Our air defensive capabilities are geared to use large airfields with F35 is not able to land at any regional airfield. Most of the airport have 8 ton limits be it the apron or taxiways the actual landing weights are consequently relatively low.

    From a strategic and Home Defense position we have little usable Airports . The Senate’s committee is long overdue. Perhaps a stimulus measure is to revamp these regional airports to at least 737 capable!

    With a shared funding arrangement. Perhaps buy back those airports we sold overseas interests!

  2. Our airport in the far north of Western Australia is largely patronised and subsidised by transient Government employees (75-80%) enjoying training and recreational stints. These FIFO employees have distorted the local air travel costs, often to such high levels that local residents can’t afford to travel by air.
    Flexible rate relief is far more important to me than trying to prop up the States strategic airfield industries. It’s time to sharpen the pencil!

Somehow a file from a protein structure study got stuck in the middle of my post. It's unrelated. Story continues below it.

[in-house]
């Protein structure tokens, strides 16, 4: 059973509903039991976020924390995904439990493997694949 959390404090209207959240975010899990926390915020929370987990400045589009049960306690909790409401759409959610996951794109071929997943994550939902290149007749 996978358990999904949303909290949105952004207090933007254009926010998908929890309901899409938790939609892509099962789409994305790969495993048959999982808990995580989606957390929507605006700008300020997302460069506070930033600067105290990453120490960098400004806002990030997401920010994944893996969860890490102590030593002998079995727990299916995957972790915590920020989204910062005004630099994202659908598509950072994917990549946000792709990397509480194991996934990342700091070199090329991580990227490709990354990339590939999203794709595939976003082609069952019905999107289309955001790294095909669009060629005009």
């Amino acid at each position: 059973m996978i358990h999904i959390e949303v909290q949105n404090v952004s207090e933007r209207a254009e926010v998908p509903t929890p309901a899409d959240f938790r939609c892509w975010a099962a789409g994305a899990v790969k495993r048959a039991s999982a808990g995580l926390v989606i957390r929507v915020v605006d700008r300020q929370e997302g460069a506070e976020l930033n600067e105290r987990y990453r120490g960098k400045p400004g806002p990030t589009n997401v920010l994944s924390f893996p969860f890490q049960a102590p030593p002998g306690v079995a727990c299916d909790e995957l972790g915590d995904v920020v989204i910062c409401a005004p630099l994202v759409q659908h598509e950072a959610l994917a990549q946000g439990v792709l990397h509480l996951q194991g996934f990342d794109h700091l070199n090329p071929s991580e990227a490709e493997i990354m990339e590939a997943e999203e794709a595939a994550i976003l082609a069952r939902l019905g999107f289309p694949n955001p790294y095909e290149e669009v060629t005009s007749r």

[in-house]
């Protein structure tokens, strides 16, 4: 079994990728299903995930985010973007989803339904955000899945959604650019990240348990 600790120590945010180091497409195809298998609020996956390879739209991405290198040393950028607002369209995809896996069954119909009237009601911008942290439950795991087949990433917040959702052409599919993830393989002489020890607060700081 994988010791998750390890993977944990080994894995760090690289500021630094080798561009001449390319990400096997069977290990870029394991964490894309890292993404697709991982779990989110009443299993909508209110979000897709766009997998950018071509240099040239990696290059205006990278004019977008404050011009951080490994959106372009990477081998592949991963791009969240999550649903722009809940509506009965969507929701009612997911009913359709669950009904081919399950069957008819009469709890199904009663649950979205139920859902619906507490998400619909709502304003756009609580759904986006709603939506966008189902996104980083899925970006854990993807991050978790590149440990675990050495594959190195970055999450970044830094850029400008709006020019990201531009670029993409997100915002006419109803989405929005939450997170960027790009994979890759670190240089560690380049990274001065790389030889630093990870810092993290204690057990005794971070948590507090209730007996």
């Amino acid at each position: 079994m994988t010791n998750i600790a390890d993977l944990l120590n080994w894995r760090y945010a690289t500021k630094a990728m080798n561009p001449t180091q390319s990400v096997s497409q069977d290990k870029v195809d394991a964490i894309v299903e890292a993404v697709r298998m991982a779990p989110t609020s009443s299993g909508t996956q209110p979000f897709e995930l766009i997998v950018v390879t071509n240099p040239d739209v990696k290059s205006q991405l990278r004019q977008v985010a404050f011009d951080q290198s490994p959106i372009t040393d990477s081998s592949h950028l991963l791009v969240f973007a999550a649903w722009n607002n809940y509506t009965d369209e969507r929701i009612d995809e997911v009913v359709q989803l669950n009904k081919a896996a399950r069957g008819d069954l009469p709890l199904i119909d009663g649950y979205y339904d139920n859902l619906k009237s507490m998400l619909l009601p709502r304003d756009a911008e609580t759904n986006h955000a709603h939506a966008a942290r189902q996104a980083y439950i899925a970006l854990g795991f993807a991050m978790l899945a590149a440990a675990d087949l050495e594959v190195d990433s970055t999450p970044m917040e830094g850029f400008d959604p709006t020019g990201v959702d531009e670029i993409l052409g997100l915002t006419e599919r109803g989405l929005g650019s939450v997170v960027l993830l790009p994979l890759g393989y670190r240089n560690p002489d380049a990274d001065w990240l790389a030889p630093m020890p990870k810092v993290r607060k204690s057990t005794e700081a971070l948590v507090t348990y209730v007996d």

3. Our Council owned Airport in Central Queensland
    recently devalued the asset from about $70 million to $16 million. But the problem was there long before C19 came along. When State government wouldn’t come to the party the Council “went it alone” borrowing $68 million at almost 7% which in the long term will amount to almost $120 million bye pay back time. Rate payers have been made the “scape goat”, and Council avoids the flack because they have employed a Board of Managers to run the asset.
    Rate payers never go to have a say whether the asset should have been relocated and redeveloped by another interested party, rather than Council embarking on record debt and a “wing and a prayer” repayment scheme .
    The pain will lasts until 30 June 2030, but the Council’s subsidiary Airport Corporation will still owe rate payers about $33 million.

    C19 was no where in sight – when the Council approved these arrangements about 5 years earlier.